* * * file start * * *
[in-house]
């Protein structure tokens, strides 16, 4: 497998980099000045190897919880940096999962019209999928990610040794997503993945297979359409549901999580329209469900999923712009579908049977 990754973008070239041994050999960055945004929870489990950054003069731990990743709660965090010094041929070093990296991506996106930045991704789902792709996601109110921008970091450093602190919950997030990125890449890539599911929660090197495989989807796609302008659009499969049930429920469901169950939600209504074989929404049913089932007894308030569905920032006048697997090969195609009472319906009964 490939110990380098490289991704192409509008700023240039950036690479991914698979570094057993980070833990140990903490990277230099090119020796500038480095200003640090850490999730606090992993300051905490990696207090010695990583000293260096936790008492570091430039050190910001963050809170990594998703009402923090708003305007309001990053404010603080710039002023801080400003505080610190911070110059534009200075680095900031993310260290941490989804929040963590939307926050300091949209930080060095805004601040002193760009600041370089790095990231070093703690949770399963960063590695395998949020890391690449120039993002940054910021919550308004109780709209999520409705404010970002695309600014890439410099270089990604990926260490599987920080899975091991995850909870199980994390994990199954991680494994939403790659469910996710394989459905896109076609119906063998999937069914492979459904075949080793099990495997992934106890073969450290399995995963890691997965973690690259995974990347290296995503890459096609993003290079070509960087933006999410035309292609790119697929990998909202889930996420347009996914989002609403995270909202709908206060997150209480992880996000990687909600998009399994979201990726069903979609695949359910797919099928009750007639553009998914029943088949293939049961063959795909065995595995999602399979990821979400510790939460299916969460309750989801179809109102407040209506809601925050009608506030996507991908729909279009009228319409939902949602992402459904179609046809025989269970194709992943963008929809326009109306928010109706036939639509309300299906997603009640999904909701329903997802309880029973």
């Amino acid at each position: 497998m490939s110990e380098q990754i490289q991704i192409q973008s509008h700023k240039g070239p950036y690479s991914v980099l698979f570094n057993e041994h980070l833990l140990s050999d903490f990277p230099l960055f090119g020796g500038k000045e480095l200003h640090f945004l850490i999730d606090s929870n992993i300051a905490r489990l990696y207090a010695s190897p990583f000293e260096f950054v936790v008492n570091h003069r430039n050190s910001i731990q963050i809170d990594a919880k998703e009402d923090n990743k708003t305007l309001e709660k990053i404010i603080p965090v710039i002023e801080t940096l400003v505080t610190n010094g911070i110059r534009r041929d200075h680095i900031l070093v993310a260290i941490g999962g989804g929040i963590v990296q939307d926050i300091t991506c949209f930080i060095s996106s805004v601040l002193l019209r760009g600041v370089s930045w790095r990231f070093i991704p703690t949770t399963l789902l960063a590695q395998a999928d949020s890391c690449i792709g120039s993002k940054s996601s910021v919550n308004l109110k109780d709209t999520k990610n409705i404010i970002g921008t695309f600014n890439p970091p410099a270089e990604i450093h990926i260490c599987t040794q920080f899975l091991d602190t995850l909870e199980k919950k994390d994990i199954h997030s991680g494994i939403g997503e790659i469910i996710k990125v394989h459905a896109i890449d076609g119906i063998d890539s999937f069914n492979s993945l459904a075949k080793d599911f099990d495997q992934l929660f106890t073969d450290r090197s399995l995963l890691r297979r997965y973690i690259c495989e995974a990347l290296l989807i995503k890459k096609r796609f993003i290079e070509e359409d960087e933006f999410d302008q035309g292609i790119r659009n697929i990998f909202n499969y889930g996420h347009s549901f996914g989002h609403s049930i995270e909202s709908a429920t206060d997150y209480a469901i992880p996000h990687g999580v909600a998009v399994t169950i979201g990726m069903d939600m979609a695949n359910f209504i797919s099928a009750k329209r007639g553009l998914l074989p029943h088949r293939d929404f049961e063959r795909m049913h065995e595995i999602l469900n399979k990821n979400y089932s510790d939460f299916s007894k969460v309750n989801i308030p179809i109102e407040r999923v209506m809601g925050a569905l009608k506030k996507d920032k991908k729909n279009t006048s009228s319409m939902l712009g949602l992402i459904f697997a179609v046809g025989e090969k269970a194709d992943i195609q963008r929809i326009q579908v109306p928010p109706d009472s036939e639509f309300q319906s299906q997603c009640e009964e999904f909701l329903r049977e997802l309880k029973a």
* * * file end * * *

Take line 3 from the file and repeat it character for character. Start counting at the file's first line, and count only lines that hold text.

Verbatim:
């Amino acid at each position: 497998m490939s110990e380098q990754i490289q991704i192409q973008s509008h700023k240039g070239p950036y690479s991914v980099l698979f570094n057993e041994h980070l833990l140990s050999d903490f990277p230099l960055f090119g020796g500038k000045e480095l200003h640090f945004l850490i999730d606090s929870n992993i300051a905490r489990l990696y207090a010695s190897p990583f000293e260096f950054v936790v008492n570091h003069r430039n050190s910001i731990q963050i809170d990594a919880k998703e009402d923090n990743k708003t305007l309001e709660k990053i404010i603080p965090v710039i002023e801080t940096l400003v505080t610190n010094g911070i110059r534009r041929d200075h680095i900031l070093v993310a260290i941490g999962g989804g929040i963590v990296q939307d926050i300091t991506c949209f930080i060095s996106s805004v601040l002193l019209r760009g600041v370089s930045w790095r990231f070093i991704p703690t949770t399963l789902l960063a590695q395998a999928d949020s890391c690449i792709g120039s993002k940054s996601s910021v919550n308004l109110k109780d709209t999520k990610n409705i404010i970002g921008t695309f600014n890439p970091p410099a270089e990604i450093h990926i260490c599987t040794q920080f899975l091991d602190t995850l909870e199980k919950k994390d994990i199954h997030s991680g494994i939403g997503e790659i469910i996710k990125v394989h459905a896109i890449d076609g119906i063998d890539s999937f069914n492979s993945l459904a075949k080793d599911f099990d495997q992934l929660f106890t073969d450290r090197s399995l995963l890691r297979r997965y973690i690259c495989e995974a990347l290296l989807i995503k890459k096609r796609f993003i290079e070509e359409d960087e933006f999410d302008q035309g292609i790119r659009n697929i990998f909202n499969y889930g996420h347009s549901f996914g989002h609403s049930i995270e909202s709908a429920t206060d997150y209480a469901i992880p996000h990687g999580v909600a998009v399994t169950i979201g990726m069903d939600m979609a695949n359910f209504i797919s099928a009750k329209r007639g553009l998914l074989p029943h088949r293939d929404f049961e063959r795909m049913h065995e595995i999602l469900n399979k990821n979400y089932s510790d939460f299916s007894k969460v309750n989801i308030p179809i109102e407040r999923v209506m809601g925050a569905l009608k506030k996507d920032k991908k729909n279009t006048s009228s319409m939902l712009g949602l992402i459904f697997a179609v046809g025989e090969k269970a194709d992943i195609q963008r929809i326009q579908v109306p928010p109706d009472s036939e639509f309300q319906s299906q997603c009640e009964e999904f909701l329903r049977e997802l309880k029973a």